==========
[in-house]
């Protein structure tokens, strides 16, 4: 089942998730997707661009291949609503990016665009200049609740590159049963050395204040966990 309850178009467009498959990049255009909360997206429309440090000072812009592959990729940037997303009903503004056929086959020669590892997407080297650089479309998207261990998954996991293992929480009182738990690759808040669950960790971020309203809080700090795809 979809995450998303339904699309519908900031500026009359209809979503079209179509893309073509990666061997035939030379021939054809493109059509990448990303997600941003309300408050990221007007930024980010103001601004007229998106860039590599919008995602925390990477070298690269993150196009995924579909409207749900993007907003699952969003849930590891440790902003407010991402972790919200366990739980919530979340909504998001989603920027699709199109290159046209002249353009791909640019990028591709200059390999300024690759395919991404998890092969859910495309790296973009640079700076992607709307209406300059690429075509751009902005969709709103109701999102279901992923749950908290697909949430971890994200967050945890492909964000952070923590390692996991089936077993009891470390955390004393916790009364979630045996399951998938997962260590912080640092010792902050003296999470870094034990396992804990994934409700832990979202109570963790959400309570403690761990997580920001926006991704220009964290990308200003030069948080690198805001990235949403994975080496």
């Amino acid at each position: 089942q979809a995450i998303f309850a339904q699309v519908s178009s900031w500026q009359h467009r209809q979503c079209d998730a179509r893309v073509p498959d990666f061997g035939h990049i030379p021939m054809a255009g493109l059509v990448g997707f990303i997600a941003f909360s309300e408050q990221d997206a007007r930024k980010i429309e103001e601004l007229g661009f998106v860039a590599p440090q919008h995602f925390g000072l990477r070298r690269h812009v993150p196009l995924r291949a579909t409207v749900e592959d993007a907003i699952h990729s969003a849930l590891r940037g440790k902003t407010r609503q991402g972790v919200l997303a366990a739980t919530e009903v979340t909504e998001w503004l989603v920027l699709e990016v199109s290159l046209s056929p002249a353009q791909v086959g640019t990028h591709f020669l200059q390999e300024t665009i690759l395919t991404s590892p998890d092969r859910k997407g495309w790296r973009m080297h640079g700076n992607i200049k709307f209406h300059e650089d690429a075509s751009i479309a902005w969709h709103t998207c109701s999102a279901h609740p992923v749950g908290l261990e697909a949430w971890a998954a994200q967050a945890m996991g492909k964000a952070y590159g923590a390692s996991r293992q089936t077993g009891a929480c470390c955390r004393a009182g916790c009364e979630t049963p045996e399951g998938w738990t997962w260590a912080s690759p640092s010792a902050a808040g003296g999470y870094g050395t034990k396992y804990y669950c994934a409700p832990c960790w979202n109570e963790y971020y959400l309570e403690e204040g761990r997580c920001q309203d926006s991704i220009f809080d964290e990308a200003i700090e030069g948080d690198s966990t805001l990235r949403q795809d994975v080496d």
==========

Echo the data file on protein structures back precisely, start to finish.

[in-house]
């Protein structure tokens, strides 16, 4: 089942998730997707661009291949609503990016665009200049609740590159049963050395204040966990 309850178009467009498959990049255009909360997206429309440090000072812009592959990729940037997303009903503004056929086959020669590892997407080297650089479309998207261990998954996991293992929480009182738990690759808040669950960790971020309203809080700090795809 979809995450998303339904699309519908900031500026009359209809979503079209179509893309073509990666061997035939030379021939054809493109059509990448990303997600941003309300408050990221007007930024980010103001601004007229998106860039590599919008995602925390990477070298690269993150196009995924579909409207749900993007907003699952969003849930590891440790902003407010991402972790919200366990739980919530979340909504998001989603920027699709199109290159046209002249353009791909640019990028591709200059390999300024690759395919991404998890092969859910495309790296973009640079700076992607709307209406300059690429075509751009902005969709709103109701999102279901992923749950908290697909949430971890994200967050945890492909964000952070923590390692996991089936077993009891470390955390004393916790009364979630045996399951998938997962260590912080640092010792902050003296999470870094034990396992804990994934409700832990979202109570963790959400309570403690761990997580920001926006991704220009964290990308200003030069948080690198805001990235949403994975080496």
């Amino acid at each position: 089942q979809a995450i998303f309850a339904q699309v519908s178009s900031w500026q009359h467009r209809q979503c079209d998730a179509r893309v073509p498959d990666f061997g035939h990049i030379p021939m054809a255009g493109l059509v990448g997707f990303i997600a941003f909360s309300e408050q990221d997206a007007r930024k980010i429309e103001e601004l007229g661009f998106v860039a590599p440090q919008h995602f925390g000072l990477r070298r690269h812009v993150p196009l995924r291949a579909t409207v749900e592959d993007a907003i699952h990729s969003a849930l590891r940037g440790k902003t407010r609503q991402g972790v919200l997303a366990a739980t919530e009903v979340t909504e998001w503004l989603v920027l699709e990016v199109s290159l046209s056929p002249a353009q791909v086959g640019t990028h591709f020669l200059q390999e300024t665009i690759l395919t991404s590892p998890d092969r859910k997407g495309w790296r973009m080297h640079g700076n992607i200049k709307f209406h300059e650089d690429a075509s751009i479309a902005w969709h709103t998207c109701s999102a279901h609740p992923v749950g908290l261990e697909a949430w971890a998954a994200q967050a945890m996991g492909k964000a952070y590159g923590a390692s996991r293992q089936t077993g009891a929480c470390c955390r004393a009182g916790c009364e979630t049963p045996e399951g998938w738990t997962w260590a912080s690759p640092s010792a902050a808040g003296g999470y870094g050395t034990k396992y804990y669950c994934a409700p832990c960790w979202n109570e963790y971020y959400l309570e403690e204040g761990r997580c920001q309203d926006s991704i220009f809080d964290e990308a200003i700090e030069g948080d690198s966990t805001l990235r949403q795809d994975v080496d």